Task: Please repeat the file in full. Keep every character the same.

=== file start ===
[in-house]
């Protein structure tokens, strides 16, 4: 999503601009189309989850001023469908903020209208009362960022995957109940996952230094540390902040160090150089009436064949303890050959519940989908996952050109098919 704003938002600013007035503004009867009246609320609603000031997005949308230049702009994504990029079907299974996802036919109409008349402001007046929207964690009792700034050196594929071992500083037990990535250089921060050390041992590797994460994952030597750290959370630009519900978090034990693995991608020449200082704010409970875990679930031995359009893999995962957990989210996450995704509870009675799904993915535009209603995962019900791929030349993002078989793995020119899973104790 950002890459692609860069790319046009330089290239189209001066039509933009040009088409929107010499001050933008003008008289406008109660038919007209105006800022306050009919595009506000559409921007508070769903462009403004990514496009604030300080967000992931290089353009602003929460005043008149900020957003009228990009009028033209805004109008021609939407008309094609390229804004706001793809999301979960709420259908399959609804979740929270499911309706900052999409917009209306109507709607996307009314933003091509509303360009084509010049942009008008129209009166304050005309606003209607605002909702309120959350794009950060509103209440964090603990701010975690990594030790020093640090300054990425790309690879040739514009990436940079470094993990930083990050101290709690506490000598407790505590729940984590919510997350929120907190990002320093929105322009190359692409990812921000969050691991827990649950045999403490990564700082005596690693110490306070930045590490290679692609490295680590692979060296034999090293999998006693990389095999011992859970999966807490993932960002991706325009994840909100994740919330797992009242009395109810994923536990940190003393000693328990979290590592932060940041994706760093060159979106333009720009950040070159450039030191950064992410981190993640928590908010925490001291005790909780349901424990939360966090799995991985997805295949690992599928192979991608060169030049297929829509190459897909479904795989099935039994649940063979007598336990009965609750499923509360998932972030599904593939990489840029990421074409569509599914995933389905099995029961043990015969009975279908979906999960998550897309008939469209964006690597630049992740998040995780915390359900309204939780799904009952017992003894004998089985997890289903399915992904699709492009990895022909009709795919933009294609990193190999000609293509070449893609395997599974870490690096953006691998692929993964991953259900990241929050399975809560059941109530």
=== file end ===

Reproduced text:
[in-house]
């Protein structure tokens, strides 16, 4: 999503601009189309989850001023469908903020209208009362960022995957109940996952230094540390902040160090150089009436064949303890050959519940989908996952050109098919 704003938002600013007035503004009867009246609320609603000031997005949308230049702009994504990029079907299974996802036919109409008349402001007046929207964690009792700034050196594929071992500083037990990535250089921060050390041992590797994460994952030597750290959370630009519900978090034990693995991608020449200082704010409970875990679930031995359009893999995962957990989210996450995704509870009675799904993915535009209603995962019900791929030349993002078989793995020119899973104790 950002890459692609860069790319046009330089290239189209001066039509933009040009088409929107010499001050933008003008008289406008109660038919007209105006800022306050009919595009506000559409921007508070769903462009403004990514496009604030300080967000992931290089353009602003929460005043008149900020957003009228990009009028033209805004109008021609939407008309094609390229804004706001793809999301979960709420259908399959609804979740929270499911309706900052999409917009209306109507709607996307009314933003091509509303360009084509010049942009008008129209009166304050005309606003209607605002909702309120959350794009950060509103209440964090603990701010975690990594030790020093640090300054990425790309690879040739514009990436940079470094993990930083990050101290709690506490000598407790505590729940984590919510997350929120907190990002320093929105322009190359692409990812921000969050691991827990649950045999403490990564700082005596690693110490306070930045590490290679692609490295680590692979060296034999090293999998006693990389095999011992859970999966807490993932960002991706325009994840909100994740919330797992009242009395109810994923536990940190003393000693328990979290590592932060940041994706760093060159979106333009720009950040070159450039030191950064992410981190993640928590908010925490001291005790909780349901424990939360966090799995991985997805295949690992599928192979991608060169030049297929829509190459897909479904795989099935039994649940063979007598336990009965609750499923509360998932972030599904593939990489840029990421074409569509599914995933389905099995029961043990015969009975279908979906999960998550897309008939469209964006690597630049992740998040995780915390359900309204939780799904009952017992003894004998089985997890289903399915992904699709492009990895022909009709795919933009294609990193190999000609293509070449893609395997599974870490690096953006691998692929993964991953259900990241929050399975809560059941109530």